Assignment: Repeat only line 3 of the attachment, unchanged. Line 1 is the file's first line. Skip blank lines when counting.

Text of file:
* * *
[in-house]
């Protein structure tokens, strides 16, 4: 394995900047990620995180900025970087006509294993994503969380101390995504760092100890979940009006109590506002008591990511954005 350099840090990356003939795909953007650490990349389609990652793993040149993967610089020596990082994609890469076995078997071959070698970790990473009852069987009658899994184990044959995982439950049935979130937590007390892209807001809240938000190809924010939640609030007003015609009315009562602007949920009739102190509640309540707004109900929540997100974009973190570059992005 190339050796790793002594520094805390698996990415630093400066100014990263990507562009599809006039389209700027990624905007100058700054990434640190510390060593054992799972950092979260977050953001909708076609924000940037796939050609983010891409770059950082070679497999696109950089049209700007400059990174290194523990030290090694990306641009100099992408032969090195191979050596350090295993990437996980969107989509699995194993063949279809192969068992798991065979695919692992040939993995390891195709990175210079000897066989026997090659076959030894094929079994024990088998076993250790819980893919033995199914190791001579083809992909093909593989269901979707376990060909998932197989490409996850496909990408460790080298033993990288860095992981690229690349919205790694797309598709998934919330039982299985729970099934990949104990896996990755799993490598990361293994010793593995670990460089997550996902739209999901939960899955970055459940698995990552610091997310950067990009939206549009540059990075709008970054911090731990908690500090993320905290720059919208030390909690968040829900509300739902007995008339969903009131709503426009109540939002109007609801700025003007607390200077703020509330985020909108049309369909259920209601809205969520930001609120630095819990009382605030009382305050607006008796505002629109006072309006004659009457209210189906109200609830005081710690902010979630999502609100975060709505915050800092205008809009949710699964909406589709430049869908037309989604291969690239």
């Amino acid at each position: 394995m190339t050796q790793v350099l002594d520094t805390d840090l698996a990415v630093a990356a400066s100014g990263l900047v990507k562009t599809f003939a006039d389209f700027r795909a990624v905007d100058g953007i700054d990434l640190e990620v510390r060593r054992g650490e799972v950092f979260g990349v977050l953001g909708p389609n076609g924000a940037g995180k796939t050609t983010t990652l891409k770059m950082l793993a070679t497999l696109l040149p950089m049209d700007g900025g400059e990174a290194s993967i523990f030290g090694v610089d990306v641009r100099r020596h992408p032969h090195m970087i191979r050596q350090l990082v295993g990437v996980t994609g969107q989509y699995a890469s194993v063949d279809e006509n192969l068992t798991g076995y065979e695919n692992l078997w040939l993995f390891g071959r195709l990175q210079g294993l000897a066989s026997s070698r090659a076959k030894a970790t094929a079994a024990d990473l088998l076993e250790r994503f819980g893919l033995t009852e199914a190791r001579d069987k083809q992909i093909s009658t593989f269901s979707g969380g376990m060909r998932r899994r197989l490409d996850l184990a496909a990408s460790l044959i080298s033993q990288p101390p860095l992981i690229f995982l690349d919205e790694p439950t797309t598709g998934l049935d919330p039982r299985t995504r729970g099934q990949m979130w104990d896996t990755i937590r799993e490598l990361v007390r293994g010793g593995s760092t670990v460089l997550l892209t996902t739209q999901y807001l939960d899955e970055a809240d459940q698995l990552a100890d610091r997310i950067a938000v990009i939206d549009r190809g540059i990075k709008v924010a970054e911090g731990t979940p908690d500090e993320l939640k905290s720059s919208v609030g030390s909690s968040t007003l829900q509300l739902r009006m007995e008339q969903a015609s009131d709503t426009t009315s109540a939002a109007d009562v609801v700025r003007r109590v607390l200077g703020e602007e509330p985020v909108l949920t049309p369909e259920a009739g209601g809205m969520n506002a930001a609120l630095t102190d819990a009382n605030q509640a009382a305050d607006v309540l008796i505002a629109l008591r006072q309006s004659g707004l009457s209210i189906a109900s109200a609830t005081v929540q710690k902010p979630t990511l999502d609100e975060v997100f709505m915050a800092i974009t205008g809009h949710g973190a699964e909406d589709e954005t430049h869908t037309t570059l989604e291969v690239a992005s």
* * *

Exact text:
């Amino acid at each position: 394995m190339t050796q790793v350099l002594d520094t805390d840090l698996a990415v630093a990356a400066s100014g990263l900047v990507k562009t599809f003939a006039d389209f700027r795909a990624v905007d100058g953007i700054d990434l640190e990620v510390r060593r054992g650490e799972v950092f979260g990349v977050l953001g909708p389609n076609g924000a940037g995180k796939t050609t983010t990652l891409k770059m950082l793993a070679t497999l696109l040149p950089m049209d700007g900025g400059e990174a290194s993967i523990f030290g090694v610089d990306v641009r100099r020596h992408p032969h090195m970087i191979r050596q350090l990082v295993g990437v996980t994609g969107q989509y699995a890469s194993v063949d279809e006509n192969l068992t798991g076995y065979e695919n692992l078997w040939l993995f390891g071959r195709l990175q210079g294993l000897a066989s026997s070698r090659a076959k030894a970790t094929a079994a024990d990473l088998l076993e250790r994503f819980g893919l033995t009852e199914a190791r001579d069987k083809q992909i093909s009658t593989f269901s979707g969380g376990m060909r998932r899994r197989l490409d996850l184990a496909a990408s460790l044959i080298s033993q990288p101390p860095l992981i690229f995982l690349d919205e790694p439950t797309t598709g998934l049935d919330p039982r299985t995504r729970g099934q990949m979130w104990d896996t990755i937590r799993e490598l990361v007390r293994g010793g593995s760092t670990v460089l997550l892209t996902t739209q999901y807001l939960d899955e970055a809240d459940q698995l990552a100890d610091r997310i950067a938000v990009i939206d549009r190809g540059i990075k709008v924010a970054e911090g731990t979940p908690d500090e993320l939640k905290s720059s919208v609030g030390s909690s968040t007003l829900q509300l739902r009006m007995e008339q969903a015609s009131d709503t426009t009315s109540a939002a109007d009562v609801v700025r003007r109590v607390l200077g703020e602007e509330p985020v909108l949920t049309p369909e259920a009739g209601g809205m969520n506002a930001a609120l630095t102190d819990a009382n605030q509640a009382a305050d607006v309540l008796i505002a629109l008591r006072q309006s004659g707004l009457s209210i189906a109900s109200a609830t005081v929540q710690k902010p979630t990511l999502d609100e975060v997100f709505m915050a800092i974009t205008g809009h949710g973190a699964e909406d589709e954005t430049h869908t037309t570059l989604e291969v690239a992005s």